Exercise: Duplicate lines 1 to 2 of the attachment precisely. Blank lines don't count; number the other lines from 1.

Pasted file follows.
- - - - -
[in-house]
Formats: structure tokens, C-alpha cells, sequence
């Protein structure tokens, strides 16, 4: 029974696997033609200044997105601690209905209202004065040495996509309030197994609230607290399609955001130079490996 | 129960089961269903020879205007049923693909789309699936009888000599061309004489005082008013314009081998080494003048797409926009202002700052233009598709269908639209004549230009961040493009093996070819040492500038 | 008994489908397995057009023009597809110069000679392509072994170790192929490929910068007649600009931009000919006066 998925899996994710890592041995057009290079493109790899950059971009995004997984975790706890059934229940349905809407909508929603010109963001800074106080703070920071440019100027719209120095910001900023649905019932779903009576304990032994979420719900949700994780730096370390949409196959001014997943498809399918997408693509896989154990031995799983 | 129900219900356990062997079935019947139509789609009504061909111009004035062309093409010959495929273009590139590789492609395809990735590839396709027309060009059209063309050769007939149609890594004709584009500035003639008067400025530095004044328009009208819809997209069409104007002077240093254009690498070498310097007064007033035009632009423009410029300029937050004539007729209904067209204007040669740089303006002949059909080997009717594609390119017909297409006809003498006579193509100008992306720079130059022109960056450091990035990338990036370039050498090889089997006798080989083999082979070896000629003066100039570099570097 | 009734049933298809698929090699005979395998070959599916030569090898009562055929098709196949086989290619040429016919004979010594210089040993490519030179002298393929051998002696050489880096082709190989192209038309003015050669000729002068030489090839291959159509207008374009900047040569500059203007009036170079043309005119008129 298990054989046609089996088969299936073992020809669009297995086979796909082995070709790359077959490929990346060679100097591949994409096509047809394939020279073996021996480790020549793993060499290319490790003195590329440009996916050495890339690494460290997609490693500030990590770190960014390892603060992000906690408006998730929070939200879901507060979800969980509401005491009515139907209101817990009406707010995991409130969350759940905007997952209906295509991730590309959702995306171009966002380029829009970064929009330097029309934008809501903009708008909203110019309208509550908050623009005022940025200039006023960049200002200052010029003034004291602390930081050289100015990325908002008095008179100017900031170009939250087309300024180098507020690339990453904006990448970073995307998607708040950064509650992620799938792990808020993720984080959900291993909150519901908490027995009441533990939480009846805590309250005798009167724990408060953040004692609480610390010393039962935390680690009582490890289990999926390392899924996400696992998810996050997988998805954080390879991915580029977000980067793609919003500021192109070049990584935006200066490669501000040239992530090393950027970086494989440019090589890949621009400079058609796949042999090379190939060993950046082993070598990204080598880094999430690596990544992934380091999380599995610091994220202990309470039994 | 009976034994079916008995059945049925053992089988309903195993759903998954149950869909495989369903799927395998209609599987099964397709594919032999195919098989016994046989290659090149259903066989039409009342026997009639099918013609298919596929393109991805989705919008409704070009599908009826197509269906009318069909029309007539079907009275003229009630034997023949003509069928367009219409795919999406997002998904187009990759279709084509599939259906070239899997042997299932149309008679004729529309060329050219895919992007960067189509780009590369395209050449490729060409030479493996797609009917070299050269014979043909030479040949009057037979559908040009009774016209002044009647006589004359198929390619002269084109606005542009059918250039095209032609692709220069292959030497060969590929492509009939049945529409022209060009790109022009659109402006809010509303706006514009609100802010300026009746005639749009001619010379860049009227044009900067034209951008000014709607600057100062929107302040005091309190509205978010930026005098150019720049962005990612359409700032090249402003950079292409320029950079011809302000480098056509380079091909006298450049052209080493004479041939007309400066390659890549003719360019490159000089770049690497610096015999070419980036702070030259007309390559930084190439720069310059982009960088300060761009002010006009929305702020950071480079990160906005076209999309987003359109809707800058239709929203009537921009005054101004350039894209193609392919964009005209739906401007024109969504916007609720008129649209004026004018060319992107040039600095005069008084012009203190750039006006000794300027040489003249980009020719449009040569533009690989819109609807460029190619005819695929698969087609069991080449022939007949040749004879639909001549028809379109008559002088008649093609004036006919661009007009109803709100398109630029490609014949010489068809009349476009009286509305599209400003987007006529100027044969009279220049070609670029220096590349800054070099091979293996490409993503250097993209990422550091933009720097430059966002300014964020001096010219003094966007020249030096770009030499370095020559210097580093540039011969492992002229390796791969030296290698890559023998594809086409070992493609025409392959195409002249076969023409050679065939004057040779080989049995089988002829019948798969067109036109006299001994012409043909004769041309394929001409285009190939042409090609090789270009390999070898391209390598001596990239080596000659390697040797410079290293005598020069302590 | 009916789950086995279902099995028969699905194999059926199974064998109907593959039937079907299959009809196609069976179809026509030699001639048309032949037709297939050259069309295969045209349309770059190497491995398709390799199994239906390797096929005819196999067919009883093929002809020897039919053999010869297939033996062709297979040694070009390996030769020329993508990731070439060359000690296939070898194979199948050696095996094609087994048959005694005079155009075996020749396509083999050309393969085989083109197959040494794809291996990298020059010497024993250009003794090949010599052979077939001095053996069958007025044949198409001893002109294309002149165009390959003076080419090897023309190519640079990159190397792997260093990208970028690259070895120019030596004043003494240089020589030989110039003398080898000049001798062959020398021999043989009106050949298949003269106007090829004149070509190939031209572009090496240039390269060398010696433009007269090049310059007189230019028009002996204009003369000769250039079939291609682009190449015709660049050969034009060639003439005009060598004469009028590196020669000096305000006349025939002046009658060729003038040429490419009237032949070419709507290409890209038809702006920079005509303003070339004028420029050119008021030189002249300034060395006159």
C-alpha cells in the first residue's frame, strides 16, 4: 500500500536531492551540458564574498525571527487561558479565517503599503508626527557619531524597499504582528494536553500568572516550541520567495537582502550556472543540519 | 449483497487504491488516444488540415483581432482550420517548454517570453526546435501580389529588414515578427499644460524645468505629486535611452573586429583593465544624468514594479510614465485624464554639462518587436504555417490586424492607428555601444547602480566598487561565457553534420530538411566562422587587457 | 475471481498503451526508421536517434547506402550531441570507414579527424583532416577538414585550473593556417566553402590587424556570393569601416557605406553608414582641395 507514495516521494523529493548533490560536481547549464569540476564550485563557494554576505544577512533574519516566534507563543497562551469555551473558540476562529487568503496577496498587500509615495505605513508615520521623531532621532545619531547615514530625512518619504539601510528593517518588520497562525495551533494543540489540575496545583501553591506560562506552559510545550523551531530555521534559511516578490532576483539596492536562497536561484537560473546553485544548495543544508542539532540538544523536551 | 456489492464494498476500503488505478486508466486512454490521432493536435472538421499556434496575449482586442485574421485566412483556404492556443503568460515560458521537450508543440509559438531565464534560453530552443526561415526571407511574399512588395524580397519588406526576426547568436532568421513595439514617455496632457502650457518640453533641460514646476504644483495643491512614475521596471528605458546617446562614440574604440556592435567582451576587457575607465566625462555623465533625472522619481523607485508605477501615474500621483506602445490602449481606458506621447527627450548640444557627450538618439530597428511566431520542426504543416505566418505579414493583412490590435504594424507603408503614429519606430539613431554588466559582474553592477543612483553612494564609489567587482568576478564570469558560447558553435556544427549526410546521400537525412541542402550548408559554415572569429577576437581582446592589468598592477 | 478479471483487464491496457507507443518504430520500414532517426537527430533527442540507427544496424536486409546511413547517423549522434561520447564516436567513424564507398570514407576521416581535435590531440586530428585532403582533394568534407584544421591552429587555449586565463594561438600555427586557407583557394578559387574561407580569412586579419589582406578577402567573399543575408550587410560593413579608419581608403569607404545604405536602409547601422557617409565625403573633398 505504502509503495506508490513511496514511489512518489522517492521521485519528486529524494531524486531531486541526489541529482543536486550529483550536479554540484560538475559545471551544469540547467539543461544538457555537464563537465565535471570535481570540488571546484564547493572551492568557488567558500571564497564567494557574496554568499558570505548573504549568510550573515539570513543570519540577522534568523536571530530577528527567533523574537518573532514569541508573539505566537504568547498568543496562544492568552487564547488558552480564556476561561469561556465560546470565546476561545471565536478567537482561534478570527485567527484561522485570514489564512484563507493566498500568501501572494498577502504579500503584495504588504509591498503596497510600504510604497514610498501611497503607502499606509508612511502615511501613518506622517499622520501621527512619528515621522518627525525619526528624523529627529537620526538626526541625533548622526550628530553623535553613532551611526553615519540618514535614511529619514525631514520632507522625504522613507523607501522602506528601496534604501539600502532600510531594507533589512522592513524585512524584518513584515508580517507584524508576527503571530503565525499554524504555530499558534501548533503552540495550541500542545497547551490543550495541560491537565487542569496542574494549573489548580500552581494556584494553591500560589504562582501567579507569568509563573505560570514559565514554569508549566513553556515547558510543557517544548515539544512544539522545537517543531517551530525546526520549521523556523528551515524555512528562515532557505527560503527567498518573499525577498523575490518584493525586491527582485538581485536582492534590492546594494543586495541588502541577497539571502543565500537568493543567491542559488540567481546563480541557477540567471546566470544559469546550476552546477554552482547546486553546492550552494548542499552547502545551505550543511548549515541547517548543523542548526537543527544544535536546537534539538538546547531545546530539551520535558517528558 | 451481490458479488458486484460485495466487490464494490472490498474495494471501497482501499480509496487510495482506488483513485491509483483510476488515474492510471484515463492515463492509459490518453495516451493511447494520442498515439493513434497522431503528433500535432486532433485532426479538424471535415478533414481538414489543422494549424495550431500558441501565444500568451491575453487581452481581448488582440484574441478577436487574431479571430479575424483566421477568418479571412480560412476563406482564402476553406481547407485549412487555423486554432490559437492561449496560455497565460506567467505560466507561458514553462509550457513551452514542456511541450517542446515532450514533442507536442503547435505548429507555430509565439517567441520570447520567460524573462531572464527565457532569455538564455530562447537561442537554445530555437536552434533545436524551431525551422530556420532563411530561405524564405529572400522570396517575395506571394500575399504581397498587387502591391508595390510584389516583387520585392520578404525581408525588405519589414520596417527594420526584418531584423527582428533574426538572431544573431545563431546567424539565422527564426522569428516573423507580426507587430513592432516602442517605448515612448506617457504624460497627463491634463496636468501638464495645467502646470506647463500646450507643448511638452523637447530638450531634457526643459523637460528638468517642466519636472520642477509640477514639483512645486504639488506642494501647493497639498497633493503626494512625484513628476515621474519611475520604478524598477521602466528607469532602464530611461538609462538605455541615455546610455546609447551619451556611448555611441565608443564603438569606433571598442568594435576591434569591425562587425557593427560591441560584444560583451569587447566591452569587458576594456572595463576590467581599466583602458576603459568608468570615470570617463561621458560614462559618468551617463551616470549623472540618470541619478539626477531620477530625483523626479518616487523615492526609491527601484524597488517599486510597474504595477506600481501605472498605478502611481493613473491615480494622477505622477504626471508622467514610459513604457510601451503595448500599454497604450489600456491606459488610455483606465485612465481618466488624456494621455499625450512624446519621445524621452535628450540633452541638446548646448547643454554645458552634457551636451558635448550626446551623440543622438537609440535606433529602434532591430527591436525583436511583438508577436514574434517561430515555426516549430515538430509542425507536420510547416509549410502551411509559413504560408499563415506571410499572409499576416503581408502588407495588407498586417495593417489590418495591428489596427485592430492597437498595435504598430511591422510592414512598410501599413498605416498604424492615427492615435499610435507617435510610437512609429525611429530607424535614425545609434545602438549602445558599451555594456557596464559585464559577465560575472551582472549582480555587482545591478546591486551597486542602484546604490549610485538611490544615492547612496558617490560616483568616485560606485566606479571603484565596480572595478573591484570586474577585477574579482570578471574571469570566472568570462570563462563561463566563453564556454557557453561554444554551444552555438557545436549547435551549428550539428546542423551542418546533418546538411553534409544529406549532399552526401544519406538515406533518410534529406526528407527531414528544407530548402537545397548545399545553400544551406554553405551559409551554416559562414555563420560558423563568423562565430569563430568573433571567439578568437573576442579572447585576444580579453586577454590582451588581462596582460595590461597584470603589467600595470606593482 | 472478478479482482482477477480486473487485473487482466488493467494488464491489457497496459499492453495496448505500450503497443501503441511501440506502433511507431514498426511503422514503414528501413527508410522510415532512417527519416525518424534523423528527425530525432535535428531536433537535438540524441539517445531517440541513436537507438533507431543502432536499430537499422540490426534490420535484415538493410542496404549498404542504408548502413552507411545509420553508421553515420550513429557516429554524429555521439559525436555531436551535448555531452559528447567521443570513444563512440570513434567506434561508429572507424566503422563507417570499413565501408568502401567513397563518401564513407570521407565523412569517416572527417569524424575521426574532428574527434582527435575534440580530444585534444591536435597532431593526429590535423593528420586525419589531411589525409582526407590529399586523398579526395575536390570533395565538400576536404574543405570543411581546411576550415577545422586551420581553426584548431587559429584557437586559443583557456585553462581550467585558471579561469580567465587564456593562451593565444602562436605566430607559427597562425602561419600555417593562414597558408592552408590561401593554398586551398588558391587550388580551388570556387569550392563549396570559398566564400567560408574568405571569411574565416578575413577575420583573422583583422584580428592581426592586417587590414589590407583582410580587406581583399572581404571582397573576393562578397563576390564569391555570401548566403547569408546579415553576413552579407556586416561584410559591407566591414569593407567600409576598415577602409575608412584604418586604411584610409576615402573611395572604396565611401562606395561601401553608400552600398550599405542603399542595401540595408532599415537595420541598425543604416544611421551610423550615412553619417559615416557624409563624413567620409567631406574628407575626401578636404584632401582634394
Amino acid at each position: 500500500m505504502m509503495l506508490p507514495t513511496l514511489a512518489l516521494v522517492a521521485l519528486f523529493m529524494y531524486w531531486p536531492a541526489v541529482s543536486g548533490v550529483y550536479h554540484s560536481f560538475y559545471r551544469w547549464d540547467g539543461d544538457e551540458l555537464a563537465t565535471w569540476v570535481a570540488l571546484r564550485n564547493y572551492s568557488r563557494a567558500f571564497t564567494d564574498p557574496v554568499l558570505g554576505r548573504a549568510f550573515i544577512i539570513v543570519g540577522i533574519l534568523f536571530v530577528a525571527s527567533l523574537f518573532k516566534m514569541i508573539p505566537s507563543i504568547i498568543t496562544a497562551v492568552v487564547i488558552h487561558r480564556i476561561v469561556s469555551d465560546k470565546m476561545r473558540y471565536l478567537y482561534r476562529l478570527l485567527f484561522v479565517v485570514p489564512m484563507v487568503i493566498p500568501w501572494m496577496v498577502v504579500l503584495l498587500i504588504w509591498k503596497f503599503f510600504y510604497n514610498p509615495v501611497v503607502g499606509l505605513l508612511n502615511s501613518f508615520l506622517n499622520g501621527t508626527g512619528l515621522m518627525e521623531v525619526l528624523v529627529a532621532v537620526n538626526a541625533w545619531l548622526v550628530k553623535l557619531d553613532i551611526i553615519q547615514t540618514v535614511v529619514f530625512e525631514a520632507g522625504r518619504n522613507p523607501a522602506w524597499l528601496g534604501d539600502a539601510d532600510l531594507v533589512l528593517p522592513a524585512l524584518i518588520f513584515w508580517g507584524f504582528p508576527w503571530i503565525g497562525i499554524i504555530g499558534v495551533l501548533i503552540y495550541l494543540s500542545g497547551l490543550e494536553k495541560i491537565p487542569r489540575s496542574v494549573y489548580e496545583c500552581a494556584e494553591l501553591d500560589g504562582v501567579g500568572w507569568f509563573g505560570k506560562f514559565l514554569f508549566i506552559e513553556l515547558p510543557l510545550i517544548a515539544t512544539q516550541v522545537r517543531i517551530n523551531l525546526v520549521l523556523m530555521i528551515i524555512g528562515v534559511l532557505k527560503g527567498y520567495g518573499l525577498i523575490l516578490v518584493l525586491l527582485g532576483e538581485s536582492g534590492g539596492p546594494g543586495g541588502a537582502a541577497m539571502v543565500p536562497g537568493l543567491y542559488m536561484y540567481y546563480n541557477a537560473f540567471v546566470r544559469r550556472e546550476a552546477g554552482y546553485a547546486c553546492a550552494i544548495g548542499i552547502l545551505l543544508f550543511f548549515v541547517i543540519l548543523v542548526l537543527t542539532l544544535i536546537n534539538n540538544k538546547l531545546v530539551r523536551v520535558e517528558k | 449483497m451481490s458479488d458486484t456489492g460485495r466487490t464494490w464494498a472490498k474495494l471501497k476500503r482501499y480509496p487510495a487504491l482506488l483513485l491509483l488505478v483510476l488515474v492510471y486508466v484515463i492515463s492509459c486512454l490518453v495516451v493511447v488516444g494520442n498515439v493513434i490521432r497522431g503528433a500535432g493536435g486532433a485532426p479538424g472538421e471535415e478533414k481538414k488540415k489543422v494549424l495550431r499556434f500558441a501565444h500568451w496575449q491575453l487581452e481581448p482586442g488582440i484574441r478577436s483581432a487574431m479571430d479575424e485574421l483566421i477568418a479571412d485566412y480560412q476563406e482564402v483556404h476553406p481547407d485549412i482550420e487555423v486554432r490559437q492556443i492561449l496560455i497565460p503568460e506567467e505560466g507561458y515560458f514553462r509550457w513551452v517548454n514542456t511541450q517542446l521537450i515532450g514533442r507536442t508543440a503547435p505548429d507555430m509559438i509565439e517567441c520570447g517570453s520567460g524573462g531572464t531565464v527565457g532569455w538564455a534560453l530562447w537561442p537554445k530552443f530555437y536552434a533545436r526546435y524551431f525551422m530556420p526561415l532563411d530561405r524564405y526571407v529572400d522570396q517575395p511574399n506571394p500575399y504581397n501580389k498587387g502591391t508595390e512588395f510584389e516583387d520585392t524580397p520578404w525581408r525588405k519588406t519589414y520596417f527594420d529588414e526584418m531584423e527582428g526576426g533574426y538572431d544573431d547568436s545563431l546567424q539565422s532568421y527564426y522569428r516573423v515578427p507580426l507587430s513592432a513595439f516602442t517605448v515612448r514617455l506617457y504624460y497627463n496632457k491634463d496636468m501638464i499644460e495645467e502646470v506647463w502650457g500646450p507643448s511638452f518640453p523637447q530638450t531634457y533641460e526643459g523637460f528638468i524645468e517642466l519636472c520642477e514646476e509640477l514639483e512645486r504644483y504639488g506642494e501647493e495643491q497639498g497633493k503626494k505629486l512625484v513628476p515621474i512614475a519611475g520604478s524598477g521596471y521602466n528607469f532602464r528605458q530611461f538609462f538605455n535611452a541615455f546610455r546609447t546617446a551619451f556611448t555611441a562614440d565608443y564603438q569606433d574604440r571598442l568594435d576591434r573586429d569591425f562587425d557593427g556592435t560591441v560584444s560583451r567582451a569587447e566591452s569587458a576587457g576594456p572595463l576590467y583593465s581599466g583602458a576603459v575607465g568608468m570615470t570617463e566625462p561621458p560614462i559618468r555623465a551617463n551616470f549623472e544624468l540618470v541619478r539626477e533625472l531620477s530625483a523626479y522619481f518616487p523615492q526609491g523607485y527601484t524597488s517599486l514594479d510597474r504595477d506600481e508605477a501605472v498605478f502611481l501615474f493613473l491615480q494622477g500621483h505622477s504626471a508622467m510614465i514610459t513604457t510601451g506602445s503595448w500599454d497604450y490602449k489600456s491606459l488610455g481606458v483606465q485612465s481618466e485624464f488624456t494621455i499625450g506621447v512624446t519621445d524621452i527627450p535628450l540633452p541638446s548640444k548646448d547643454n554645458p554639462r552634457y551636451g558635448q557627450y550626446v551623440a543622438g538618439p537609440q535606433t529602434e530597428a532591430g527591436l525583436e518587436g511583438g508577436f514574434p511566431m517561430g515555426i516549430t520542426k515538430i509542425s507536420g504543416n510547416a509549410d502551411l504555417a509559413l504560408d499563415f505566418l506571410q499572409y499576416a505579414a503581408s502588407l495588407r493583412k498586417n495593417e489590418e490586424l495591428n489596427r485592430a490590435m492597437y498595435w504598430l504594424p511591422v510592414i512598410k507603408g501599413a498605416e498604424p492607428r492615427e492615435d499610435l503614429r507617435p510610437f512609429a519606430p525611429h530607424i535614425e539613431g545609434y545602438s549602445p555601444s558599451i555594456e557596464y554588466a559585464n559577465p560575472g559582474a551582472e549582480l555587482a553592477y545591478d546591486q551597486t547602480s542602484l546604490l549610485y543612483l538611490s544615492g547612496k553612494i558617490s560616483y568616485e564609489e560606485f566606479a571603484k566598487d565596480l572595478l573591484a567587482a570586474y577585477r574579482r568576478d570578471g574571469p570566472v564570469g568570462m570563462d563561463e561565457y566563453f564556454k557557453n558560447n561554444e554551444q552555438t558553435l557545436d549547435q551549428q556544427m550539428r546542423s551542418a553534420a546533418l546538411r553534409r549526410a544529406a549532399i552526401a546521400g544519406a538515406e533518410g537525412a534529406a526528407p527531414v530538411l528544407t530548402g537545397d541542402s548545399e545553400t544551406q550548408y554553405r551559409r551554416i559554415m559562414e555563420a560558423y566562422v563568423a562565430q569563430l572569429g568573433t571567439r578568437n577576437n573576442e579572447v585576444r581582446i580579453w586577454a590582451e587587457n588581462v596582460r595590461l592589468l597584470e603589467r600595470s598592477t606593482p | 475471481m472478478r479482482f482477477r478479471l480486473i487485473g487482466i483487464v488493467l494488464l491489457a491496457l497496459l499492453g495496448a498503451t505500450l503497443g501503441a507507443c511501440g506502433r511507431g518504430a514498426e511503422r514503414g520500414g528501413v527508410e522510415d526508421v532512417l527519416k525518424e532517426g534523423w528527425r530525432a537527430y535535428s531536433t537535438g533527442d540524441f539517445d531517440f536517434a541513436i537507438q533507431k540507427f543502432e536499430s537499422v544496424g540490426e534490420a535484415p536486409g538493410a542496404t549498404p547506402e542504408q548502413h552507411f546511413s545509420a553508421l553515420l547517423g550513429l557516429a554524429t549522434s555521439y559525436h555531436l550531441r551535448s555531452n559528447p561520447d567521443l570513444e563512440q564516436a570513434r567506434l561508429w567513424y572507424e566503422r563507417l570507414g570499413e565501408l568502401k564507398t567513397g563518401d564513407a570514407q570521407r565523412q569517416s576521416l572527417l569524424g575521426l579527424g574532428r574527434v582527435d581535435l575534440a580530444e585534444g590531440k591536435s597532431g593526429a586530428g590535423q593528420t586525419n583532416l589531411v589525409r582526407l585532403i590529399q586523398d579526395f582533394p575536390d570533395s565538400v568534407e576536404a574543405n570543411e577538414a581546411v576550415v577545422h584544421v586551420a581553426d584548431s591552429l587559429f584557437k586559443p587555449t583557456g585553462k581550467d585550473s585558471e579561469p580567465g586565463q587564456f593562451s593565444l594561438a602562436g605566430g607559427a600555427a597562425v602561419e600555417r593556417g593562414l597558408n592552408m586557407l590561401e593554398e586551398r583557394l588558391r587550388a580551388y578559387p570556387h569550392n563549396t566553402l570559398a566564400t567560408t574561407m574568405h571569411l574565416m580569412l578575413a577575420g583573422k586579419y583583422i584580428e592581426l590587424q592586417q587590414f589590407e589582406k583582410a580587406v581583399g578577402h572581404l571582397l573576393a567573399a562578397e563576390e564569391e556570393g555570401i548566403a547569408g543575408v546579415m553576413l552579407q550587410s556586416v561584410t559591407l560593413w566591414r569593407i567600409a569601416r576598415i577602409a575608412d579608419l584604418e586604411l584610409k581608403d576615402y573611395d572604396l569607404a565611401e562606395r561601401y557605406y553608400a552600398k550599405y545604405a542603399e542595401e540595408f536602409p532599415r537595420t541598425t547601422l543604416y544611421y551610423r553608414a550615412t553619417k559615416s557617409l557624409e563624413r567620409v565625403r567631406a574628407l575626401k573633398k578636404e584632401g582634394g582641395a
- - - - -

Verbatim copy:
[in-house]
Formats: structure tokens, C-alpha cells, sequence